If website owners are hosting harmful content and not putting controls in place, such as age verification for accessing pornography, then they will be committing a criminal offense and subject to punitive action. The law also forbids having breadcrumbs that lead to harmful or illegal content.
This bill is also making it a criminal offense for businesses to destroy evidence and for obstructing the UK’s regulator, Ofcom.
I realize that in America, this will shock some. Freedom of speech to many there seems to mean the freedom to say anything. On the other side of the Atlantic, there is a different approach, and the laws in the UK and Europe on hate speech are much tougher. Protection of other human rights and personal safety outdoes freedom of speech; just because you can say something doesn’t mean you should.
Verbally abusing or discriminating against those with protected status, (i.e. age, disability, gender reassignment, marriage and civil partnership, pregnancy and maternity, race, religion or belief, sex, and sexual orientation) is a criminal offense in the UK and European countries. Under this new law, instead of it being only the people making hateful comments that are committing a crime, those websites that allow it in posts or comments will be liable. The new law goes beyond that. Content that is harmful but not illegal, such as promoting suicide, self-harm, or eating disorders, will be criminalized too.
The internet has transformed our lives for the better. It’s connected us and empowered us. But on the other side, tech firms haven’t been held to account when harm, abuse and criminal behaviour have run riot on their platforms. Instead, they have been left to mark their own homework.We don’t give it a second’s thought when we buckle our seat belts to protect ourselves when driving. Given all the risks online, it’s only sensible we ensure similar basic protections for the digital age. If we fail to act, we risk sacrificing the wellbeing and innocence of countless generations of children to the power of unchecked algorithms.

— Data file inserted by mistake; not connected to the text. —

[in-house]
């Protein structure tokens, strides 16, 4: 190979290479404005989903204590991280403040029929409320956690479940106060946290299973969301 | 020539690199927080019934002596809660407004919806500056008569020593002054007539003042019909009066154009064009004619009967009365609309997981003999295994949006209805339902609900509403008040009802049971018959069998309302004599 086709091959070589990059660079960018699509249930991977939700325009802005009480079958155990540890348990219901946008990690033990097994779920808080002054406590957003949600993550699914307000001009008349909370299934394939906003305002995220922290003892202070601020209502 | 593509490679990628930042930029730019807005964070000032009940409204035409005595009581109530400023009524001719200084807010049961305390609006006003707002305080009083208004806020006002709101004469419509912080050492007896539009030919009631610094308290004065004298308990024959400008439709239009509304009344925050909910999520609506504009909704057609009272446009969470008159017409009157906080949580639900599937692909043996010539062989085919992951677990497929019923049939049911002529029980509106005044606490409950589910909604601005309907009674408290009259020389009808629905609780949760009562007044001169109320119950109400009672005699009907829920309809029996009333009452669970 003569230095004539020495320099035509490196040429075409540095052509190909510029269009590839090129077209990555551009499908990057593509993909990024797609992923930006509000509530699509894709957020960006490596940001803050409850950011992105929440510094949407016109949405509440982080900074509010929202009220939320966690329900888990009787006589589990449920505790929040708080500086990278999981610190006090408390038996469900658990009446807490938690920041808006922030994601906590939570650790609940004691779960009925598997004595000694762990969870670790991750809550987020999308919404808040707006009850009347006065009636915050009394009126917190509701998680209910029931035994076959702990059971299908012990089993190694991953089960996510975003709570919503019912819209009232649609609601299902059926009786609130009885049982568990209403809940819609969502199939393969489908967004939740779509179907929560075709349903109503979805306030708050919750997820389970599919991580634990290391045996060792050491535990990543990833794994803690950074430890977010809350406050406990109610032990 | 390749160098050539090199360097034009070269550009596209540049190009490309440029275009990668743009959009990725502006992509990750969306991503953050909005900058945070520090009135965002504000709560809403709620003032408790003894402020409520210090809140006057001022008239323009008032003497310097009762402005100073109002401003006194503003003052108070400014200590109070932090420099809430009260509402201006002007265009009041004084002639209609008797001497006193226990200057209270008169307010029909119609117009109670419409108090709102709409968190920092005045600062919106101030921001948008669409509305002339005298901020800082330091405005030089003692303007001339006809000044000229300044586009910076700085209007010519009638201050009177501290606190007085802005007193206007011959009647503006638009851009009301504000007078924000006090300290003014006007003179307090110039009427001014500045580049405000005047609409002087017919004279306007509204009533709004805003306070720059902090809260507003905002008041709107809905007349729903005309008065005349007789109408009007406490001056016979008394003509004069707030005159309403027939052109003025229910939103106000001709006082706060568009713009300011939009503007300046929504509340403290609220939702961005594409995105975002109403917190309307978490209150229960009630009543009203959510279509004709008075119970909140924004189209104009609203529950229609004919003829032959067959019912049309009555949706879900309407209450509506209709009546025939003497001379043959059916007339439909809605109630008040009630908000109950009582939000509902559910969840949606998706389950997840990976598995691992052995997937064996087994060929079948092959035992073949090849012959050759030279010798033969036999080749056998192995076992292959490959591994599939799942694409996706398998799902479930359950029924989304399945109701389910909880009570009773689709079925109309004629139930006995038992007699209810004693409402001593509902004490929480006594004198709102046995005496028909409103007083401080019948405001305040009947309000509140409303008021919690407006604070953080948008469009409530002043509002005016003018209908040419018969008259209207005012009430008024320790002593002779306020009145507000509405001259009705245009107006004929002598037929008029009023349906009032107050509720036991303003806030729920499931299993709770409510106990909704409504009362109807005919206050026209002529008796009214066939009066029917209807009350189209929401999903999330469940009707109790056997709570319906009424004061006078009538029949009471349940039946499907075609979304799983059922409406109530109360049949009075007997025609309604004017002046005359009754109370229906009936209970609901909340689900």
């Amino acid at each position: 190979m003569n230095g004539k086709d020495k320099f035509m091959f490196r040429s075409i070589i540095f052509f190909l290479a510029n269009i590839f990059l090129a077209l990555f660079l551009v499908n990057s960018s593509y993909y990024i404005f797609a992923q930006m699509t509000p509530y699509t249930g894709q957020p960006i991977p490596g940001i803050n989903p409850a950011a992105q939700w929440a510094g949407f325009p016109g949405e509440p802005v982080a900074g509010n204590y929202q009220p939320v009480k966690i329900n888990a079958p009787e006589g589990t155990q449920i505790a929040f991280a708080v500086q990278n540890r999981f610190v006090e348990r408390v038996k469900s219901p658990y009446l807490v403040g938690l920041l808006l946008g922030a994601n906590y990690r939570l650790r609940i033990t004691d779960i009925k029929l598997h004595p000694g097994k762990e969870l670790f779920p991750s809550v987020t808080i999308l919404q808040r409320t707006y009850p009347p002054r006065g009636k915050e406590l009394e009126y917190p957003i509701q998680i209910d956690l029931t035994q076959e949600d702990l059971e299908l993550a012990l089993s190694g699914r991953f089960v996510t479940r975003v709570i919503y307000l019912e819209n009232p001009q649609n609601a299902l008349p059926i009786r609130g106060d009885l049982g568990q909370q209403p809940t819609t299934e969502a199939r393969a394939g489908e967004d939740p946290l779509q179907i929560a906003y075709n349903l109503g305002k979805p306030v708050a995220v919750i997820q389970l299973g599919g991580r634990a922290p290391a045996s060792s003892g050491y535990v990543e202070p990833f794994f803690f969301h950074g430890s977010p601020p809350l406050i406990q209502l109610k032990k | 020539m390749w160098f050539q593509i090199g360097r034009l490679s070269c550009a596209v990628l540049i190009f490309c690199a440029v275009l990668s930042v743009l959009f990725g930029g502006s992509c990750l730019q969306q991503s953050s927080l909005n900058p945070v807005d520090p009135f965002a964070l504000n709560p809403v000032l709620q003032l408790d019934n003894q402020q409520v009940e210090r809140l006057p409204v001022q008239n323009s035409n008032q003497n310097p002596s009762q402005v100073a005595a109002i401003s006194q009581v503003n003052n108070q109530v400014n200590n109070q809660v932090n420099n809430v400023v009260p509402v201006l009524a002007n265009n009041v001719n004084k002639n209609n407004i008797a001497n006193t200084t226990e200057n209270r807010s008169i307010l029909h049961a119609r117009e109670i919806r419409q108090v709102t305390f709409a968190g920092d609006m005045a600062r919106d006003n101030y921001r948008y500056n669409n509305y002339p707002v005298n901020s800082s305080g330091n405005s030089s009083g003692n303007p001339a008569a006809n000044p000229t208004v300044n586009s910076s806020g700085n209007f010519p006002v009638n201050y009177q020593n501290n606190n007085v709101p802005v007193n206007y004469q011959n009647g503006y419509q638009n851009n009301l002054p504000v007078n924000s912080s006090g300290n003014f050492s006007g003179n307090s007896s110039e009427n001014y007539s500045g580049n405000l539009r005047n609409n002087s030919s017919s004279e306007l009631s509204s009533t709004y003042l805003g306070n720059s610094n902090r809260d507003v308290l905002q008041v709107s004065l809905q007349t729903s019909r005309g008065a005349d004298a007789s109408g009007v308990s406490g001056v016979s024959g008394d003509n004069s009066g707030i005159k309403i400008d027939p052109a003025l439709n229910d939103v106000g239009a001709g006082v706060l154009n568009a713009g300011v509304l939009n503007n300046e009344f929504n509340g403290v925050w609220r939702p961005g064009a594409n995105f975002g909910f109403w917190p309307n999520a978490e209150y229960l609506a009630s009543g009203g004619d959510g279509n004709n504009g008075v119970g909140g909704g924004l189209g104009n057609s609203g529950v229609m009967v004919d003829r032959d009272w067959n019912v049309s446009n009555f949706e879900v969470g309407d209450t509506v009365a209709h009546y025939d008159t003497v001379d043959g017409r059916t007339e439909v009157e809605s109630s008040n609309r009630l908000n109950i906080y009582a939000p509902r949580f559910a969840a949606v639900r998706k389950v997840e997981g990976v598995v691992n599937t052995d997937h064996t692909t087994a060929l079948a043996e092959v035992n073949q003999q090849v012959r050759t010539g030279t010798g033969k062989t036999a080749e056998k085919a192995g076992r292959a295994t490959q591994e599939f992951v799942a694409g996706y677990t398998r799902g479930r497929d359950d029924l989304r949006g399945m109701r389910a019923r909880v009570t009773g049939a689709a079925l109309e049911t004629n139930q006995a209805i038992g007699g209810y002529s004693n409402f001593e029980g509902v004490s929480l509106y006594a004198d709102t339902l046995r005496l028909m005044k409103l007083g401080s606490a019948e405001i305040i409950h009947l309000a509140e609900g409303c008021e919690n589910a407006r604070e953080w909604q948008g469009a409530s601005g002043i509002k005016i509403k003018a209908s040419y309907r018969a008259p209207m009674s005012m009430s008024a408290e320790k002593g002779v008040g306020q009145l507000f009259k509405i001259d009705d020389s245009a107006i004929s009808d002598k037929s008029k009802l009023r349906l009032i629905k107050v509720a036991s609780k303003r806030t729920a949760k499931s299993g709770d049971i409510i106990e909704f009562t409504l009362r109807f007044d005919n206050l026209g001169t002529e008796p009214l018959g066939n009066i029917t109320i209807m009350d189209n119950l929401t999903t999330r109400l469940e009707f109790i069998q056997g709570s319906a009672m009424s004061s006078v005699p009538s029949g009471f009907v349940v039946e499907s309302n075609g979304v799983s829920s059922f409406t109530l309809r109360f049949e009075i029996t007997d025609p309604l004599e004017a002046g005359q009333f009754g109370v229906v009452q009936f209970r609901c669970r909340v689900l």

– Nadine Dorries, Digital Secretary
Consequently, we can expect sites accessible in the UK that allow individuals to post comments that include misogyny and racism, something that happens in the comments sections of some photographic sites, to suffer the force of the law.
No doubt, there are a small number of the worst offenders thinking that they are not in the UK and that they will be protected by their nation. Indeed, there are currently no reciprocal enforcement agreements between the US and the UK. However, there are extradition agreements with most other countries in the world. So, in effect, offenders in the USA will be imprisoned in their own country for fear of extradition to face trial in the UK if they leave it. Furthermore, as other countries adopt similar laws, greater pressure will be placed on the US to impose parallel restrictions to protect their citizens too.